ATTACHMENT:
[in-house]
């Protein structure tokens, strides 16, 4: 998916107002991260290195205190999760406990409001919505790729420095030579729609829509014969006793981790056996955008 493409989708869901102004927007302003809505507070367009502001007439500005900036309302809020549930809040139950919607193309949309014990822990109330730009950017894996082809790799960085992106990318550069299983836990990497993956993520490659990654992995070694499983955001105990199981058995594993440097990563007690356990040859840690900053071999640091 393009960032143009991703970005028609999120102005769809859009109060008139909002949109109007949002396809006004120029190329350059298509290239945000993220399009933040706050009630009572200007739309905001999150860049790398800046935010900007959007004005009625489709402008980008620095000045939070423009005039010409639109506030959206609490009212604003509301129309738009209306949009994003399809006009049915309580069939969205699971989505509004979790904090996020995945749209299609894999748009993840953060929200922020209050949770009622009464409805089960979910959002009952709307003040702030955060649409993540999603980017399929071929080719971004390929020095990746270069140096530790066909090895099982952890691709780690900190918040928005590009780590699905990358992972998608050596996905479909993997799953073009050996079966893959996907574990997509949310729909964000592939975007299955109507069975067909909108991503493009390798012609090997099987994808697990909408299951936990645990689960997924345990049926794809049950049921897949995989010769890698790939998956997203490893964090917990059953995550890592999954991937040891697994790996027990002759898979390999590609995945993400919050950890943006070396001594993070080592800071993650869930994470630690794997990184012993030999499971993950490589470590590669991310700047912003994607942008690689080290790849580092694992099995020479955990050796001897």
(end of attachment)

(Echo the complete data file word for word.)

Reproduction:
[in-house]
């Protein structure tokens, strides 16, 4: 998916107002991260290195205190999760406990409001919505790729420095030579729609829509014969006793981790056996955008 493409989708869901102004927007302003809505507070367009502001007439500005900036309302809020549930809040139950919607193309949309014990822990109330730009950017894996082809790799960085992106990318550069299983836990990497993956993520490659990654992995070694499983955001105990199981058995594993440097990563007690356990040859840690900053071999640091 393009960032143009991703970005028609999120102005769809859009109060008139909002949109109007949002396809006004120029190329350059298509290239945000993220399009933040706050009630009572200007739309905001999150860049790398800046935010900007959007004005009625489709402008980008620095000045939070423009005039010409639109506030959206609490009212604003509301129309738009209306949009994003399809006009049915309580069939969205699971989505509004979790904090996020995945749209299609894999748009993840953060929200922020209050949770009622009464409805089960979910959002009952709307003040702030955060649409993540999603980017399929071929080719971004390929020095990746270069140096530790066909090895099982952890691709780690900190918040928005590009780590699905990358992972998608050596996905479909993997799953073009050996079966893959996907574990997509949310729909964000592939975007299955109507069975067909909108991503493009390798012609090997099987994808697990909408299951936990645990689960997924345990049926794809049950049921897949995989010769890698790939998956997203490893964090917990059953995550890592999954991937040891697994790996027990002759898979390999590609995945993400919050950890943006070396001594993070080592800071993650869930994470630690794997990184012993030999499971993950490589470590590669991310700047912003994607942008690689080290790849580092694992099995020479955990050796001897």